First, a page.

Amongst all the disarrayed thoughts, the account of Elijah at the brook of Cherith has been lodged in my mind for several days now. Some how I keep having reoccurring encounters with this story. My sister brings it up during a conversation and then my devotional book just happens to have a passage of scripture from this particular event in the Bible. Seems as if someone has been flashing a neon light at me that I need not flippantly pass by.
After a while the brook dried up because there was no rain in the land. And the word of the Lord came to him: I kings 17:7-8 (AMP)
While I have heard of Elijah’s experience at the brook before, I had never considered how he must have felt as he sat and watch the brook come to a dry dust bowl. In my mind, I imagine him wondering how exactly did he get here. After all, he was following God’s command. But after a while that place no longer provided provision. I wonder if he might have become antsy and was tempted to get moving elsewhere when in noticed the continually dwindle water supply. Had he possible cooked up his own plan B? Did he wonder if he had some how “missed” God on this one?
To remain steadfast beside the brook until it dried up displayed Elijah’s trust in God’s ability and willingness to provide for his needs. To stay when tempted to run out and do our own thing reveals our refusal to be lead by our own understanding.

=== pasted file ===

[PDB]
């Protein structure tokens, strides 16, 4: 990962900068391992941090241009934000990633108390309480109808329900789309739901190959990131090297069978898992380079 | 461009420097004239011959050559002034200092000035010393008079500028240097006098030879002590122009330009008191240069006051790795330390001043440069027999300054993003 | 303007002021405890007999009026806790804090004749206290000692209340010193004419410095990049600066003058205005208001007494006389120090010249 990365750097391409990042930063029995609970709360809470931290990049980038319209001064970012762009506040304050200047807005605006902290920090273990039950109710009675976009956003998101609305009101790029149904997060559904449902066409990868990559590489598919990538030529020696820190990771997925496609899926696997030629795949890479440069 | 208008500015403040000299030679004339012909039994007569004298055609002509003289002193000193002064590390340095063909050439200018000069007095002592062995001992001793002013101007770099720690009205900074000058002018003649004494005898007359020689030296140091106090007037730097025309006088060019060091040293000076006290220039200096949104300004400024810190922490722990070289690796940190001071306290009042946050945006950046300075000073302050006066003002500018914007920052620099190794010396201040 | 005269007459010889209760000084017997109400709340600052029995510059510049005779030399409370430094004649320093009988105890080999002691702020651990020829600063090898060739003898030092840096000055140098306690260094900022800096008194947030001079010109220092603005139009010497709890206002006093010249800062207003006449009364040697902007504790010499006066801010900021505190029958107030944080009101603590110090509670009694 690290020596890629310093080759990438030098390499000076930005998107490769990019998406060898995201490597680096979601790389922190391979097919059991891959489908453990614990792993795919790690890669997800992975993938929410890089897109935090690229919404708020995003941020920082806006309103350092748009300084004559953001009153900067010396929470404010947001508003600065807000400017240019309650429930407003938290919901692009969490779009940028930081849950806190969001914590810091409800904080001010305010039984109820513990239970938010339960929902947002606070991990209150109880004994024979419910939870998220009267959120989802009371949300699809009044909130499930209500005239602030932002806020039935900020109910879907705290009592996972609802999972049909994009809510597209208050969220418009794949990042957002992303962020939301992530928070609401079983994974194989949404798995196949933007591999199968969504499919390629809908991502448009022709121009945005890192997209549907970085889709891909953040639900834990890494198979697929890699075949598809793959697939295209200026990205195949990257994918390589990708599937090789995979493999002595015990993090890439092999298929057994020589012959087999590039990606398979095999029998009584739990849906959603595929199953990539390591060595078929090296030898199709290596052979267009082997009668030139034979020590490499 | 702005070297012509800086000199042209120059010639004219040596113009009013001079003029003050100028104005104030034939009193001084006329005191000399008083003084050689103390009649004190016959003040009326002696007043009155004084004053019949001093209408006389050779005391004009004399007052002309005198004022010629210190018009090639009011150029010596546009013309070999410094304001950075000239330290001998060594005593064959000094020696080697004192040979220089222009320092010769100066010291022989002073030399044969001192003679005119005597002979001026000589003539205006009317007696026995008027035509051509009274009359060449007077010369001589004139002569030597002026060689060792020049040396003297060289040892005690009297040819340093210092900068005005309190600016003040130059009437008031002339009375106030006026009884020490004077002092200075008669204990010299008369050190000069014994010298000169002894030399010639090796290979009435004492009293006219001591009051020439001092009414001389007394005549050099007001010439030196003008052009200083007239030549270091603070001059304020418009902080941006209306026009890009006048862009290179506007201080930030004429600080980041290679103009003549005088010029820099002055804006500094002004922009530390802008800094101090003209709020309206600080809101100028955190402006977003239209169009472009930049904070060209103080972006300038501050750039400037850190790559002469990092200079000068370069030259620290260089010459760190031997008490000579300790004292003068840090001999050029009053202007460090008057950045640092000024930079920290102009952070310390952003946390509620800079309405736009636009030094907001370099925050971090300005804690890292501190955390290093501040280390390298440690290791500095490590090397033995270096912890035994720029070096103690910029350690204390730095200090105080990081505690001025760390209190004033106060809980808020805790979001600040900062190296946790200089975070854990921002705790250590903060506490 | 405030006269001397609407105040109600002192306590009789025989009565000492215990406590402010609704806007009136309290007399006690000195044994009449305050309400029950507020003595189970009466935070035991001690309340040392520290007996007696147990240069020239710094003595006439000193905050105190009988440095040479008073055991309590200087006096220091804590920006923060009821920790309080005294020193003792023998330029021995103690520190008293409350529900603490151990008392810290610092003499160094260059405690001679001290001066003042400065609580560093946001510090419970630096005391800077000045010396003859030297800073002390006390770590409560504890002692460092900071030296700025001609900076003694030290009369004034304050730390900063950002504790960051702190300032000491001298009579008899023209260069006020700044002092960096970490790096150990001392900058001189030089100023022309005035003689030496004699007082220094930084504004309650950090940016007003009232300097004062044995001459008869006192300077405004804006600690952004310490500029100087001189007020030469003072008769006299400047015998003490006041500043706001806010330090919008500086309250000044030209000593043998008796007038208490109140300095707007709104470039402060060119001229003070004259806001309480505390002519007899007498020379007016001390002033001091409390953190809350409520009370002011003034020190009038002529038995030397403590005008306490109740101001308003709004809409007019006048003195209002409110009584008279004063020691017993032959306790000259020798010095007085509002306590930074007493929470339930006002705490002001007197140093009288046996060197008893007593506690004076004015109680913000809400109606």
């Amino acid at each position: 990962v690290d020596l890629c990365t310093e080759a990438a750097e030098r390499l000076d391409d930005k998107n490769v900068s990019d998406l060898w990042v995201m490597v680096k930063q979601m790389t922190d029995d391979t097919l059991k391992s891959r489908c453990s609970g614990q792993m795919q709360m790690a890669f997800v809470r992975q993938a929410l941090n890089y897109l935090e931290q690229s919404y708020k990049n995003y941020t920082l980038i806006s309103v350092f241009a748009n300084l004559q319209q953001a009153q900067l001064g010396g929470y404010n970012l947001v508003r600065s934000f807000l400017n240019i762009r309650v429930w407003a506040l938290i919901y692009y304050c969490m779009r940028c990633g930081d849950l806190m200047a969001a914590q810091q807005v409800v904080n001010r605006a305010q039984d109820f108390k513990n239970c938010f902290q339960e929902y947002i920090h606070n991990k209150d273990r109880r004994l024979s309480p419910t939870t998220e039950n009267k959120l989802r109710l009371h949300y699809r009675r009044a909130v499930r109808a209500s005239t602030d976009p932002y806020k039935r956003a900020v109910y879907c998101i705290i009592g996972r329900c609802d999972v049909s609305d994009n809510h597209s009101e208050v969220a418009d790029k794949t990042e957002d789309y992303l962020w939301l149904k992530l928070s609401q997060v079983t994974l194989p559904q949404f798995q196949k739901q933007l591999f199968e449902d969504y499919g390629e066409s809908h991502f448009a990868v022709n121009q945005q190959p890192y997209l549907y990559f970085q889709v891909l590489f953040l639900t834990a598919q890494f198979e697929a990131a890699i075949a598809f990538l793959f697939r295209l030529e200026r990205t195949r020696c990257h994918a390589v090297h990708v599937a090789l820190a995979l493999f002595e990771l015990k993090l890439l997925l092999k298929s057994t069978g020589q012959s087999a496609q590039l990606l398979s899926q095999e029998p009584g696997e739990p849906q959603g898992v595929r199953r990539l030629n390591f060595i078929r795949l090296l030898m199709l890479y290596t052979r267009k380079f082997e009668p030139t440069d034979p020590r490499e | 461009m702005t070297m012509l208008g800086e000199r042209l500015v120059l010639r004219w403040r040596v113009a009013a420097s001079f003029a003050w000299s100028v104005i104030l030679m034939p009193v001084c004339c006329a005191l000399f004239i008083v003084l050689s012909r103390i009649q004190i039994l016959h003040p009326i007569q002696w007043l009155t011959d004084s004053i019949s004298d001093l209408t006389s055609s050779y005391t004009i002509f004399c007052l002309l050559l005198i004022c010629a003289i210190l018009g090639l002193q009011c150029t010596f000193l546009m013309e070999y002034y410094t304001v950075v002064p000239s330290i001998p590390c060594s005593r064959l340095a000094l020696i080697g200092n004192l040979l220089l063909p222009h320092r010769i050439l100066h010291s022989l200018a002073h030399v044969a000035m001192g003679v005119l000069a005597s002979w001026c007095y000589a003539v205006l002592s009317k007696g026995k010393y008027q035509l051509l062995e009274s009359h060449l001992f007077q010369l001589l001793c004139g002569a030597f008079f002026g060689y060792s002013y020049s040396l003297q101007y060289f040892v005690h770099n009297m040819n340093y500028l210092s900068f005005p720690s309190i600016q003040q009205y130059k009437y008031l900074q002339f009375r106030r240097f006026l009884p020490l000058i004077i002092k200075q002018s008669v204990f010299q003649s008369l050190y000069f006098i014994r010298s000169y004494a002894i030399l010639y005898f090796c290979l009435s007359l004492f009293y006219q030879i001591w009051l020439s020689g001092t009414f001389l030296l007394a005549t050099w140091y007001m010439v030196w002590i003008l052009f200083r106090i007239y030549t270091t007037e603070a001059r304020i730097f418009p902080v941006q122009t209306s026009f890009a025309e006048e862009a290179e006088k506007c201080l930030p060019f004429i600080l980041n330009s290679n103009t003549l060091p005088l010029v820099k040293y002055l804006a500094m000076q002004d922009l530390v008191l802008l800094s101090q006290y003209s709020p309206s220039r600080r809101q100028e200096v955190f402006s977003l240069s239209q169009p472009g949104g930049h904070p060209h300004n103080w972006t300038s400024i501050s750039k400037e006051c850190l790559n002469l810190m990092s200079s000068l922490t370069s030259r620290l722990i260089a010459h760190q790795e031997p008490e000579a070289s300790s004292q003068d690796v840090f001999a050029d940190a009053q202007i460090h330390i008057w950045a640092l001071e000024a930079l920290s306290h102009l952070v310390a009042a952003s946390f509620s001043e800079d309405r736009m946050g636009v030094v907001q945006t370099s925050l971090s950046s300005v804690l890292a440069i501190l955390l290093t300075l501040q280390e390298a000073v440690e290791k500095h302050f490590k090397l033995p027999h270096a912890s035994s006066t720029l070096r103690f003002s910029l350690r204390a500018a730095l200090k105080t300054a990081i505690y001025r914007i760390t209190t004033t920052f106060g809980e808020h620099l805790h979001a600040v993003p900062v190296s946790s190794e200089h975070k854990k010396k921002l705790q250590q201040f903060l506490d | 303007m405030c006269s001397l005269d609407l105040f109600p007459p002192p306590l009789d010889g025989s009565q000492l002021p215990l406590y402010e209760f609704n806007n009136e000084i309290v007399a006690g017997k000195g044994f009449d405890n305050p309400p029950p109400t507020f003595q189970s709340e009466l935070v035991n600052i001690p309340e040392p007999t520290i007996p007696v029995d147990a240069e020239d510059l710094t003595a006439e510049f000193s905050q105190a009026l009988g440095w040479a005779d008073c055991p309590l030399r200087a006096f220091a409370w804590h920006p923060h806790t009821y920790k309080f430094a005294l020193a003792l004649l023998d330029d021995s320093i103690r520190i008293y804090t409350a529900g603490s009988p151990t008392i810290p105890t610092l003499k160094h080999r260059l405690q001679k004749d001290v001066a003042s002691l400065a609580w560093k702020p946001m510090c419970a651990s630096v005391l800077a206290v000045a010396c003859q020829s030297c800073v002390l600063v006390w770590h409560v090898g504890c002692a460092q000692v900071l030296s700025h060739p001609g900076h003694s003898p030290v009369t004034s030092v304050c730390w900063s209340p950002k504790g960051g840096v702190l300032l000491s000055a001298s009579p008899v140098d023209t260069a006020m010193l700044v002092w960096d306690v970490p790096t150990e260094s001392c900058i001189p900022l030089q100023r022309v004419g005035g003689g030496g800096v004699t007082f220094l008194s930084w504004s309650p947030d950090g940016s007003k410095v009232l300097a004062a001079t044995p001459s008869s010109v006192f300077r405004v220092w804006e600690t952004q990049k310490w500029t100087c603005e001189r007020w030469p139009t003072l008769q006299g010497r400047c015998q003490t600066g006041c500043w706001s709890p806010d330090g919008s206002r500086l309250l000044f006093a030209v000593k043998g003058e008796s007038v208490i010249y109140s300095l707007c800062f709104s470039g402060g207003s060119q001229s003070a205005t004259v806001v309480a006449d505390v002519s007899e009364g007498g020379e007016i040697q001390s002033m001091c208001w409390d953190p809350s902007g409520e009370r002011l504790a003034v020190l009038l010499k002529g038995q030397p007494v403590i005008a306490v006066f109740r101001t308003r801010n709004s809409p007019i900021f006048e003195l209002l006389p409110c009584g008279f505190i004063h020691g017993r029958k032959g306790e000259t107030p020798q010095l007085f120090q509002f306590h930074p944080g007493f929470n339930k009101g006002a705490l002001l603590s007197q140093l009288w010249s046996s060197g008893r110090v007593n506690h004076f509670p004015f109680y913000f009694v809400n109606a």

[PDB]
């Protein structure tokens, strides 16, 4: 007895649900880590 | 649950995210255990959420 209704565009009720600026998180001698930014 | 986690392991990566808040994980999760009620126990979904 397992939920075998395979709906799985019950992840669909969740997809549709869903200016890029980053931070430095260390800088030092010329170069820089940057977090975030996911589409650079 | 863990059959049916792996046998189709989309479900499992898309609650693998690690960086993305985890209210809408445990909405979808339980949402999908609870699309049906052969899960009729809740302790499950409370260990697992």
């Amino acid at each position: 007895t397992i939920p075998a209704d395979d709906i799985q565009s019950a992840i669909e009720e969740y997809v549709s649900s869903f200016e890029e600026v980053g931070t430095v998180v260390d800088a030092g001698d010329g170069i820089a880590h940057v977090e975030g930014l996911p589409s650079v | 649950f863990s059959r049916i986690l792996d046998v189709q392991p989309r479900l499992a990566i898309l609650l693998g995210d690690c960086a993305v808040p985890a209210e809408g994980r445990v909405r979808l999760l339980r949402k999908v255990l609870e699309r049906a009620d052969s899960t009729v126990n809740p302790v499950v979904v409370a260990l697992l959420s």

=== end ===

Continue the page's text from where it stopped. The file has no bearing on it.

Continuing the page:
One thing I noticed was that Elijah only received his next instruction after the brook dried up. Which brings to mind how I’m often trying to figure out the next steps along the path rather than just trusting that the Master will direct my footsteps.
Here’s an excerpt from Streams in the Desert:
Most of us would have become anxious and tired, and would have made other plans long before God spoke. Our singing would have stopped as soon as the stream flowed less musically over its rocky bed. We would have hung our harps on the willows nearby and begun pacing back and forth on the withering grass, worrying about our predicament. And probably, long before the brook actually dried up, we would have devised some plan, asked God to bless it, and headed elsewhere.
Have you found yourself sitting along you own brook of Cherith recently? Did you step out into something in which you felt was spirit-inspired only to see it dwindle away? Were you able to sit patiently as it dried up or did you find yourself gravitating to cooking up your own options?